Jamie Boeheim


in the field of human activity recognition has existed for quite sometime, but has gained popularity in recent years for use in many areas of application. In the security industry, suspicious activities could be detected in high-profile areas. In the medical industry, systems could be trained to detect patterns of motion indicating distress or to detect a lack of motion if a person had fallen and was unable to move. However, algorithms with reliable accuracy are difficult to implement in a real-time environment due to computational complexity. This thesis developed a new way of extracting and using data from a human figure in a video frame to determine what type of activity the subject is performing. Following background subtraction, a thinning algorithm operating on the silhouette offered a more robust limb extraction method, while a six-segment representation of the human figure offered more accuracy in deriving limb parameters, or components, such as distance from torso, and angle of displacement from the vertical axis. Neural networks or nearest neighbor classifiers used the limb components to identify a number of activities, such as walking, running, waving and jumping. This entire human activity recognition system was tested with both a MATLAB implementation (non real-time) and a C++ implementation in OpenCV (real-time). The algorithm achieved 96% classification accuracy in video feeds, which is only slightly lower than that of intensive, non real-time systems.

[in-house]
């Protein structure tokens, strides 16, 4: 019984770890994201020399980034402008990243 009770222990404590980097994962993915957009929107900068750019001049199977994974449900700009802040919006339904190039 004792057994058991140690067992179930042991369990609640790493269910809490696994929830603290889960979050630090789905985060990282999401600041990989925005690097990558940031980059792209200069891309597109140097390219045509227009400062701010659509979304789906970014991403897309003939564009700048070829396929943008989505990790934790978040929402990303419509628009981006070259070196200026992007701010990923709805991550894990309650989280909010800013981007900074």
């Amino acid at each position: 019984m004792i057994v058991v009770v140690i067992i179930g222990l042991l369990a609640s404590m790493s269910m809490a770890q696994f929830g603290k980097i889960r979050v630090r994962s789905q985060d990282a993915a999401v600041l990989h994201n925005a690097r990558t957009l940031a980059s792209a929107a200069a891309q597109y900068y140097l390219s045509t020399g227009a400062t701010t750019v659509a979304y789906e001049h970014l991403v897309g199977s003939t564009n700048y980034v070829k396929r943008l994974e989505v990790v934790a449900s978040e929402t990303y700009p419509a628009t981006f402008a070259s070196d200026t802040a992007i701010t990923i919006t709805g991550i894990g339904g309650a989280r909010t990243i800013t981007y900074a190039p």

Library of Congress Subject Headings

Optical pattern recognition; Human locomotion--Analysis; Biometric identification; Kinesiology; Neural networks (Computer science); Classification--Data processing

Publication Date


Document Type


Department, Program, or Center

Computer Engineering (KGCOE)


Cockburn, Juan

Advisor/Committee Member

Shaaban, Muhammad


Note: imported from RIT’s Digital Media Library running on DSpace to RIT Scholar Works. Physical copy available through RIT's The Wallace Library at: TA1650 .B63 2008


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